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Burns Night, Haggis and Other Scottish ‘Delicacies’

Jan 25 2020

It’s Burns Night in Scotland, a day set aside to celebrate the life of Robert ‘Rabbie’ Burns, the National Bard of Scotland. He’s best known for writing poems and songs in Scots but wrote many in English too.

Most people are familiar with ‘Auld Lang Syne’ which is usually sung loudly after a few shandies at Hogmanay (New Year), there are many more poems that you may have heard of. If you’re in Scotland and you’re on shore leave then we highly recommend you seek out a Burns Supper! If you’re at sea we’ve added a few extra Scottish Delicacies at the end to add to your bucket list, but first let’s explain some traditions for those of you who many not be in the know…

What is Burns Night?

Contrary to its name Burns Night has nothing to do with fire so you can put your Advance Firefighting certificates away.

It’s an evening where you eat a Burns Supper, enjoy recitals of The Bards work, address the Haggis, have a wee dram, perhaps a bit of ceilidh dancing and generally celebrate the life and works of Rabbie Burns.

What is a Burns Supper?

Traditionally Haggis, Neeps, Tatties and a wee Dram. If this sentence makes no sense, then we’ve translated this for you…

Haggis – A little animal that roams around the hills with a nose like a bagpipe chanter and two legs shorter than the others so it can run round the hills faster.  (See next question for a sensible answer.)

Neeps – Boiled and mashed turnip, better than it sounds.

Tatties – Boiled and mashed potato

Wee Dram – A small whiskey


What is a Haggis?

Haggis is not in fact a little animal, but a mix of oats, meats and spices traditionally boiled in the stomach of a sheep, this is one of the many culinary delicacies from Scotland. Exactly what is in a Haggis is a commonly asked question, sometimes it’s best not to ask. If you are still curious then we recommend you ask the experts over at Macsweens, they have a way with words that will make you drool.

What do you mean by ‘Address the Haggis?’  

Rabbie Burns loved a Haggis and penned this poem to celebrate his appreciation of the fine food. Following his death, a tradition arose to ‘Toast’ or ‘Address’ the Haggis on Burns Night as a celebration of the man, and the food. Visit this website to read the Address to a Haggis, there’s a Scots version with an English Translation beside it for ease.

Ceilidh? What is this and how do you say it? 

Ceilidh is pronounced kay – lee and traditionally means a social event with Scottish music, dancing and story telling… these days it means a right ol’ knees up. If you have the chance to go to a Ceilidh we highly recommend – you don’t need to know the dances, all good Ceilidh Bands will have a dance ‘caller’ who will talk you through the moves. If all else fails hop about and look like you’re having fun – wherever you choose to ceilidh, we know you’ll be warmly welcomed and swung off your feet!

So that’s about it, as with many Scottish Traditions, Burns Night is a great excuse to get together and have a wee party!

Alternative Scottish Culinary Delicacies

If you’re missing out on Burns Night we’ve collated a few additional Scottish Delicacies for you to try next time you’re in the country.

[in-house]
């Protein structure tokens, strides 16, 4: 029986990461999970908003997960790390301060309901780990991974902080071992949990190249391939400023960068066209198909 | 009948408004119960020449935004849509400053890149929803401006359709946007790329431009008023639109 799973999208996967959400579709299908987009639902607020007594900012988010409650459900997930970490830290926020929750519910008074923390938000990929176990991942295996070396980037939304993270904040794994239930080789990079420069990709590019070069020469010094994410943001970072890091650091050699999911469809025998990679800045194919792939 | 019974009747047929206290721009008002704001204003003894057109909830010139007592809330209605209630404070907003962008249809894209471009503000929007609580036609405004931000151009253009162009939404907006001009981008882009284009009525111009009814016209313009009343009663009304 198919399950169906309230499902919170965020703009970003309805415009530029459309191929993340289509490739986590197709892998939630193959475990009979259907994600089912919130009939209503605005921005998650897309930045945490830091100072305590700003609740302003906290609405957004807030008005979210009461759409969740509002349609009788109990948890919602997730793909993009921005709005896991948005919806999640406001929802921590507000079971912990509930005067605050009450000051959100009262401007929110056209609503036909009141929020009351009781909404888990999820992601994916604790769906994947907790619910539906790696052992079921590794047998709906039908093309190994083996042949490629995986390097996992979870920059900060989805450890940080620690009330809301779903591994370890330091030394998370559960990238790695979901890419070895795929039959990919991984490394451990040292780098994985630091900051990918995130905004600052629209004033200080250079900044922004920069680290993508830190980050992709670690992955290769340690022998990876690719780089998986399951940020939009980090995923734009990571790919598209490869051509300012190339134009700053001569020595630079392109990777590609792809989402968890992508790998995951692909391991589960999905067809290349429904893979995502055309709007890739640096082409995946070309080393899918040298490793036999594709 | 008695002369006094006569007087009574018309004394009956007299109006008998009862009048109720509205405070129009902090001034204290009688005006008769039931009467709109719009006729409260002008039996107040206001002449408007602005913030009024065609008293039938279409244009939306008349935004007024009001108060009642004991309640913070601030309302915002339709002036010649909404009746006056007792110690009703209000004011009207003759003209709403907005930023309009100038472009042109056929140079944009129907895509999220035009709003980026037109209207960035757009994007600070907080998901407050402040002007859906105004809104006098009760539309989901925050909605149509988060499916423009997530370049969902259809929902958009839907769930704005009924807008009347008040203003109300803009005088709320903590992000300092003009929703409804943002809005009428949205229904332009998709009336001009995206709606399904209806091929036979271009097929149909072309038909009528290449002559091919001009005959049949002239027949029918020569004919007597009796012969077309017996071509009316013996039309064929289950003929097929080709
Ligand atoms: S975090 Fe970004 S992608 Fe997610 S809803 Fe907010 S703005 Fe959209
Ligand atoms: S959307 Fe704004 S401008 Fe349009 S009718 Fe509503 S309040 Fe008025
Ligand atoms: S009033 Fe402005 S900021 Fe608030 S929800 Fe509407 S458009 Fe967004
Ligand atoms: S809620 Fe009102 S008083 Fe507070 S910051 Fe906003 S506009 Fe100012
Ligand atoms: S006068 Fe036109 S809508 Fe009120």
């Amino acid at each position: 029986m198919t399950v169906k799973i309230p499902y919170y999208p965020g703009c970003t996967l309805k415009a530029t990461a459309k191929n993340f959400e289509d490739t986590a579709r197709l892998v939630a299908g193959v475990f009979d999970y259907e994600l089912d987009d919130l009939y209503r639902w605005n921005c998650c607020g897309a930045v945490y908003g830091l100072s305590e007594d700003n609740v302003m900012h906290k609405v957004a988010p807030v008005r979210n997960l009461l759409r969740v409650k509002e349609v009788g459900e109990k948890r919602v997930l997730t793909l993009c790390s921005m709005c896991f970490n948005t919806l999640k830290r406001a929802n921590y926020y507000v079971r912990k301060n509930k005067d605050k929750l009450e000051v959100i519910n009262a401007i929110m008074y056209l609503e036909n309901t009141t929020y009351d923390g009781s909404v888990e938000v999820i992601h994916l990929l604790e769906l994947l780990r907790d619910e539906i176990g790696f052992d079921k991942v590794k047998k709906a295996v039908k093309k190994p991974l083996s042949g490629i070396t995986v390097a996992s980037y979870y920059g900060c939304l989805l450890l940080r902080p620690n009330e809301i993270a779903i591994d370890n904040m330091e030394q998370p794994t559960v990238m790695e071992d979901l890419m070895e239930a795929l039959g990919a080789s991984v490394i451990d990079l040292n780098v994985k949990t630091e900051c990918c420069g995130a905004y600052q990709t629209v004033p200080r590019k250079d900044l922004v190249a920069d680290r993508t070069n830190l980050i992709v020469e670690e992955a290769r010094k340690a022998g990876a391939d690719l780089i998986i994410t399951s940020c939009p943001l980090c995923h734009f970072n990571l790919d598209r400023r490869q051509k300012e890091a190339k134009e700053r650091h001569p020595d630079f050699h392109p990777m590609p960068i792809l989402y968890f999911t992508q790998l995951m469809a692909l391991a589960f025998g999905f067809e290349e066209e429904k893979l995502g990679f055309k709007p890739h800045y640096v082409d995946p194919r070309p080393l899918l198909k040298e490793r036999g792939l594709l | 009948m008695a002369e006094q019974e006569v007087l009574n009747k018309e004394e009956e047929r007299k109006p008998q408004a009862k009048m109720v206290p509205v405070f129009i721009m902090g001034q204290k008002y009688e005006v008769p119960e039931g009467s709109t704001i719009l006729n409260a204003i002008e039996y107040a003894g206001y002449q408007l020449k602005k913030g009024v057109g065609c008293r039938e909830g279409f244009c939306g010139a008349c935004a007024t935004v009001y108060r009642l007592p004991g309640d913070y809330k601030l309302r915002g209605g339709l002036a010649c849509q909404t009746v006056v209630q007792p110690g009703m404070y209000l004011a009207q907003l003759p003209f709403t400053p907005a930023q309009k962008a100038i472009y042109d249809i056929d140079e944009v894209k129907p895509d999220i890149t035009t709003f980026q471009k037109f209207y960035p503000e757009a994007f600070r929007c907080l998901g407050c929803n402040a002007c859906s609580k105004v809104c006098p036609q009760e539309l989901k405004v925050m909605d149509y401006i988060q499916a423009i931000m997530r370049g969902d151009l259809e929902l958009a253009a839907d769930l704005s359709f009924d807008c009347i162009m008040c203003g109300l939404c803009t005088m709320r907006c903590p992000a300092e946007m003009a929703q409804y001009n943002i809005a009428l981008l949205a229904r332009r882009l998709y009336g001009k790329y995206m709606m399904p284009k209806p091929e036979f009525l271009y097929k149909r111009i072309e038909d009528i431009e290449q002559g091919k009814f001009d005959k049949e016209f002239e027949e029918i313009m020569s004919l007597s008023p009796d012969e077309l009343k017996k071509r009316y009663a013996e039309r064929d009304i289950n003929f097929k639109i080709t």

Tunnocks – Their tea cakes are an institution, but we also highly recommend a caramel wafer, caramel log and a snowball. Best served with a cup of Scottish Blend Tea.

Irn Bru – Also known as ‘Ginger’, sells over 20 cans a second in Glasgow and dominates the Scottish fizzy drink market. Its recipe is well kept secret, apparently known by only three people in the world! Best Served in a Glass Bottle.

Square Sausage – As well-travelled seafarers, we know the earth isn’t flat but our sausages are! Square Sausage, or Lorne Sausage, is a particular delicacy in Glasgow but across the rest of the country too. It sits comfortably in a bread roll and works wonders when you’ve had one too many drams. Best served with a glass bottle of Ginger.

Shortbread – Made simply with flour, butter and sugar these crumbly biscuits are a little taste of Scotland.  It goes well with a cup of Scottish Blend Tea or a wee dram, spoilt for choice!

Deep Fried Mars Bars – Yes that’s right a Mars Bar, battered and then deep fried. The creation of this delicacy is attributed to a chap in Stonehaven and spawned a deep fried chocolate meltdown (pardon the pun). Approximately 70% of deep friend mars bars are now sold to visitors who have heard of its reputation.

Pizza Crunch Supper –  While we’re talking about unusual things that have been battered and deep fried unnecessarily, let’s take a moment to appreciate the Pizza Crunch Supper. Largely found in Glasgow, this is a pizza that has been dipped in batter, deep fried and is served with chips. Also known locally as a Heart Attack Supper.

But back to Burns Night, whether you’re having a Haggis, a ham or a curry why not get in the spirit and say a short ‘Selkirk Grace’ before your dinner.


Selkirk Grace

Attributed to Rabbie Burns but no one really knows who wrote it!

Some hae meat and canna eat,

And some wad eat that want it,

But we hae meat and we can eat,

And sae the Lord be thankit.

The Real Delicacies – 

We have to confess to deliberately selecting options that would make you laugh, but it’s important to let you know that Scotland has a vibrant food industry and produces a wide range of delicious foods across all categories. Have a look at Taste of Scotland for more information on the many, many delicious foods we create here.